The prince of Tyre is represented as having once been perfect, and as afterwards corrupting himself, as having long been in the holy mountain of God, whence he is at length cast out on account of his sins; and as defiling his sanctuaries by the iniquity of his traffic. Whereas the king of Babylon is depicted as having been uniformly corrupt; as oppressing the nations with armed violence, rather

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than seducing them byiniquitous blandishments; and as meditating, only at the time of the completion of the prophecy, to sit upon the mount of the divine presence, on the sides of the north. In ather respects there is a considerable resemblance between their characters. There is in short much the same difference and much the same resemblance between them, that there is between Daniel's infidel king and St. Paul's man of sin : and I am strongly inclined to believe, that the two portraits are altogether distinct, and were drawn by Isaiah and Ezekiel for the two sovereigns, temporal and spiritual, of the Latin empire; in other words, the Carlovingian head of the beast when united with Antichrist, and the false Romish prophet.

But let us examine, how far the character of the mystical king of Babylon will answer to that of tho infidel king

They are both to be oppressors: they are both to be notorious exactors of gold: they are both ta smite the peoples with unremitting strokes, and to rule the nations in their fury. If the king of Babylon is to sit in the mount of the divine presence ; the infidet king is to pitch the curtains of his pavilions in the glorious holy mountain between the şeas: and, if the king of Babylon is to be crushed in the land of God, and to be trampled down in his mountains; the infidel king is, in the very same region and at the very period, namely that of the final restoration of Judah, to come to his end,

none

none being able to help him *. The prince of Tyre indeed is said to be cast out of the holy mountain: but, in his case, the holy mountain must be understood, not of the literal mount Zion, but of the Christian Church; because he is described as haying long been in it, even during his perfect or uncorrupted state t. Whereas, in the case of the king of Babylon, the mount of the divine presence must, like the holy mountain between the seas mentioned by Daniel, be understood literally: both because the king is not said, like the prince of Tyre, to have sat there in a perfect state, but only in the course of those events which terminate in his destruction; and because it is afterwards literally predicted that his overthrow shall take place in Palestine. Hence we must, I think, as in the the parallel prophecy of Daniel, understand the king's sitting in the mountain of the divine presence, and his afterwards perishing in the holy land, as absolutely literal matters of fact. And here I may remark, that the region, assigned for the destruction of the king of Babylon, namely,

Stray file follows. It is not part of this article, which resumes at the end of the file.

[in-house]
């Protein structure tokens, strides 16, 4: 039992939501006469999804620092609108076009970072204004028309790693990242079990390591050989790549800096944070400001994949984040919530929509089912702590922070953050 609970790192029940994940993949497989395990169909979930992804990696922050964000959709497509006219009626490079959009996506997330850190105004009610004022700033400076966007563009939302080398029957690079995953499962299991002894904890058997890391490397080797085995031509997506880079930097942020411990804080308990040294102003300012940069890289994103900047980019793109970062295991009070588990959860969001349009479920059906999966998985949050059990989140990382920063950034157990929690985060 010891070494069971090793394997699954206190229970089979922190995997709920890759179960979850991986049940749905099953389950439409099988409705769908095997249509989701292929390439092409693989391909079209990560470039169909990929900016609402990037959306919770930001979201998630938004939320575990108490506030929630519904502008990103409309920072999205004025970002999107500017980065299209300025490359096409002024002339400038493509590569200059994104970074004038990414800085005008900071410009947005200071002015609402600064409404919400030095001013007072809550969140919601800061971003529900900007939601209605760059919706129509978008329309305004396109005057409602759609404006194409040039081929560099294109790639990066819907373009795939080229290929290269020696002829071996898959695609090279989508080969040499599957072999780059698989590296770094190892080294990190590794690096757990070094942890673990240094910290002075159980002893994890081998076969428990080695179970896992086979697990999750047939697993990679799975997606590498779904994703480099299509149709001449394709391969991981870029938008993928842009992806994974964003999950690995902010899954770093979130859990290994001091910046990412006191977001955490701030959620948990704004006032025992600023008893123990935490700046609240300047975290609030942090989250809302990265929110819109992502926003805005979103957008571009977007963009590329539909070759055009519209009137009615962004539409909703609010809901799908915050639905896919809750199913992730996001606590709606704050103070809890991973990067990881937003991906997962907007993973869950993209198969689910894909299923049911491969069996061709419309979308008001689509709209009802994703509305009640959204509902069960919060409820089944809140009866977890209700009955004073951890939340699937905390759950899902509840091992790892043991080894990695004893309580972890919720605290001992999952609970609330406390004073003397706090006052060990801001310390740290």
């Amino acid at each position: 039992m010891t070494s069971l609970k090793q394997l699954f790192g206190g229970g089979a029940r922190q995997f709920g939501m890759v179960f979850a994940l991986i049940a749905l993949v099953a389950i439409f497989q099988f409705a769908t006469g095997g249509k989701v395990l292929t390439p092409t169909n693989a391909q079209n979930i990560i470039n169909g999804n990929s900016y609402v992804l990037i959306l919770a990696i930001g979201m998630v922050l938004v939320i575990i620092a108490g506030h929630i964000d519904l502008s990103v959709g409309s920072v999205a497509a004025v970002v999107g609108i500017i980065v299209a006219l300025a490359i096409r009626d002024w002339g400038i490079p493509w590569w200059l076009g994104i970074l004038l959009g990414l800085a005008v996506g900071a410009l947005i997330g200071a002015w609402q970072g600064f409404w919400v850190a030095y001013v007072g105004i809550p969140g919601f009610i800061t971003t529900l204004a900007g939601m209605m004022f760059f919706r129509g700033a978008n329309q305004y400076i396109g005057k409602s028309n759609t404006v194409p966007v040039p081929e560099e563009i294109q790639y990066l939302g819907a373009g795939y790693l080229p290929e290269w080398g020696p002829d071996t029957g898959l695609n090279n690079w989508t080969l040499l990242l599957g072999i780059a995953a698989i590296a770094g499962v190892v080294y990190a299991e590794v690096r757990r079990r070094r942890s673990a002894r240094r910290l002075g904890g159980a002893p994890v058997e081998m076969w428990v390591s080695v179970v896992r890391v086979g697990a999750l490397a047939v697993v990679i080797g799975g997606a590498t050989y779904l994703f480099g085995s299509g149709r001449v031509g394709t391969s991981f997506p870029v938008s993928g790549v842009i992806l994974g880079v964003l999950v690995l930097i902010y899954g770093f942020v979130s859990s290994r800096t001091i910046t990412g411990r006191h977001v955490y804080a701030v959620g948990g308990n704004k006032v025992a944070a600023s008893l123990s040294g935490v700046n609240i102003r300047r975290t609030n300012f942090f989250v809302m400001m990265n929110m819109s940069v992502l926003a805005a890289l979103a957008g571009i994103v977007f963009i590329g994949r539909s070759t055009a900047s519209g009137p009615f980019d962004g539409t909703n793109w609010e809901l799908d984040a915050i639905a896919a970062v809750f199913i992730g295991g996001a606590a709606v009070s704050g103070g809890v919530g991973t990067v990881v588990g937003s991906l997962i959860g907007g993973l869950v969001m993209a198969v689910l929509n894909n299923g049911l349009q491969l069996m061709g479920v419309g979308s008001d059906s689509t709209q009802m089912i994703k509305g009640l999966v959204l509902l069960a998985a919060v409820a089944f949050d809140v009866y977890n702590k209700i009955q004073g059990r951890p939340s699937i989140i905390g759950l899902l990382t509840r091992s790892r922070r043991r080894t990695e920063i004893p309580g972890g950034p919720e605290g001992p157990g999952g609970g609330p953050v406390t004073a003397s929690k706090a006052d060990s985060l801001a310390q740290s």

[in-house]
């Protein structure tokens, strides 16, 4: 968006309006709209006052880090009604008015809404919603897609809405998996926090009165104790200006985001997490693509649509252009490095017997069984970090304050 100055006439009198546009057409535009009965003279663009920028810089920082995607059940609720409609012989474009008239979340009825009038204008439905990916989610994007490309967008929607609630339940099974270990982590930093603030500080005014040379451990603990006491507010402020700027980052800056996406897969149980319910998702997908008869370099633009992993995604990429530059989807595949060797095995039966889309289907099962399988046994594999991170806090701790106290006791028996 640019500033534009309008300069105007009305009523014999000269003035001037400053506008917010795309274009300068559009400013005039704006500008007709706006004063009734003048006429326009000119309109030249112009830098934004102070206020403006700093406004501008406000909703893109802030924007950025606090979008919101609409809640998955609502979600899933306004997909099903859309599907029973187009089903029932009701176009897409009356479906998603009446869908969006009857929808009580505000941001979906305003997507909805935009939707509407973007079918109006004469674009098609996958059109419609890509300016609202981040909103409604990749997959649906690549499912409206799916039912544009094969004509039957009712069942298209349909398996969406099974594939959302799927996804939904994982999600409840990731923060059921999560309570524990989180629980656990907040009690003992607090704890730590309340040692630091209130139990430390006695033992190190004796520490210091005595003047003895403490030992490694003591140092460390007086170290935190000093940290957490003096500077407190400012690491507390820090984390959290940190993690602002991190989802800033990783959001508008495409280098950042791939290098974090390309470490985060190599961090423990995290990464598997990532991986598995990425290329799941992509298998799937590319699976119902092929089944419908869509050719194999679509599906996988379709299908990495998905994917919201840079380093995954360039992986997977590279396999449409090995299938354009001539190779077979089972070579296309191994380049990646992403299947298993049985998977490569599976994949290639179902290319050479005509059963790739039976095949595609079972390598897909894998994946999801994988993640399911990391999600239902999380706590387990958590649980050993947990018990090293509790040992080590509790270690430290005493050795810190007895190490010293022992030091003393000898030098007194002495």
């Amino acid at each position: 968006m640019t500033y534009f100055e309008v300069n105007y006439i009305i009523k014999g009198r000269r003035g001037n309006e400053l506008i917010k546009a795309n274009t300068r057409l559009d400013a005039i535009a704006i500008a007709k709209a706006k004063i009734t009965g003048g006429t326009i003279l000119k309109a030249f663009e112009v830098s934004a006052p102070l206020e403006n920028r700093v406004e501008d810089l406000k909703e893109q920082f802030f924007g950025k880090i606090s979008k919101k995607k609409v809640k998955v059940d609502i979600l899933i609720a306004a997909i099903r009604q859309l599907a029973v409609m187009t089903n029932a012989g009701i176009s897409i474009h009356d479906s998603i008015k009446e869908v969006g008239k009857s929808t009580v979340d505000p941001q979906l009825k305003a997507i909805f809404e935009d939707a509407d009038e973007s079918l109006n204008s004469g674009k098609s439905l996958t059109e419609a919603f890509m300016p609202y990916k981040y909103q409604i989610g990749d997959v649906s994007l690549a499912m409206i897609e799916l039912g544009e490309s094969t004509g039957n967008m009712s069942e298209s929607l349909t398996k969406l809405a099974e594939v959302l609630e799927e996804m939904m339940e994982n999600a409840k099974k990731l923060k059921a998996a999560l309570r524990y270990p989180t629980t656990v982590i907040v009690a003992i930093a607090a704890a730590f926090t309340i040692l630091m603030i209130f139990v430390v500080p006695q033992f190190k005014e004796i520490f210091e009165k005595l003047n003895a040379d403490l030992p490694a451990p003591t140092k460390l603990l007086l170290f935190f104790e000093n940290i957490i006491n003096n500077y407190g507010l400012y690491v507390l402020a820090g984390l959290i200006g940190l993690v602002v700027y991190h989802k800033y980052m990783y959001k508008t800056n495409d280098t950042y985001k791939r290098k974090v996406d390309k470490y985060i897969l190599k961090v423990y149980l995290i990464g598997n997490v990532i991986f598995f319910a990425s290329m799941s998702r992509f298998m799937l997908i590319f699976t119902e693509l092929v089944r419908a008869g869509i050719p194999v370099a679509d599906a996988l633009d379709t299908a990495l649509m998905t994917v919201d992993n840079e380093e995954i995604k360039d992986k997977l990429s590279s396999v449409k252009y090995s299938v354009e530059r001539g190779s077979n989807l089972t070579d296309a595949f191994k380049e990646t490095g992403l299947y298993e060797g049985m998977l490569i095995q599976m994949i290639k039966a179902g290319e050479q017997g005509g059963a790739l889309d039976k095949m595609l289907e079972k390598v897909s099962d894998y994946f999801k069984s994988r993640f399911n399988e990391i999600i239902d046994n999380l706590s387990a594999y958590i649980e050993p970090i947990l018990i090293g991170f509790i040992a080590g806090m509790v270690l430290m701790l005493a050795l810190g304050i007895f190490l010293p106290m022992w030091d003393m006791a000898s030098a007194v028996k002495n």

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Mr. Lowth, like myself, supposes Isaiah xiv. 13, and Dan, xi. 45. to be parallel passages. Comment. on Dan. xi. 45.

+ Compare Isaiah xiv, 13. with Ezek. xxviii. 14, 15, 16. The whole context of this latter passage shews, that it can only be understood figuratively. But it will be discussed at large bereafter in its proper place.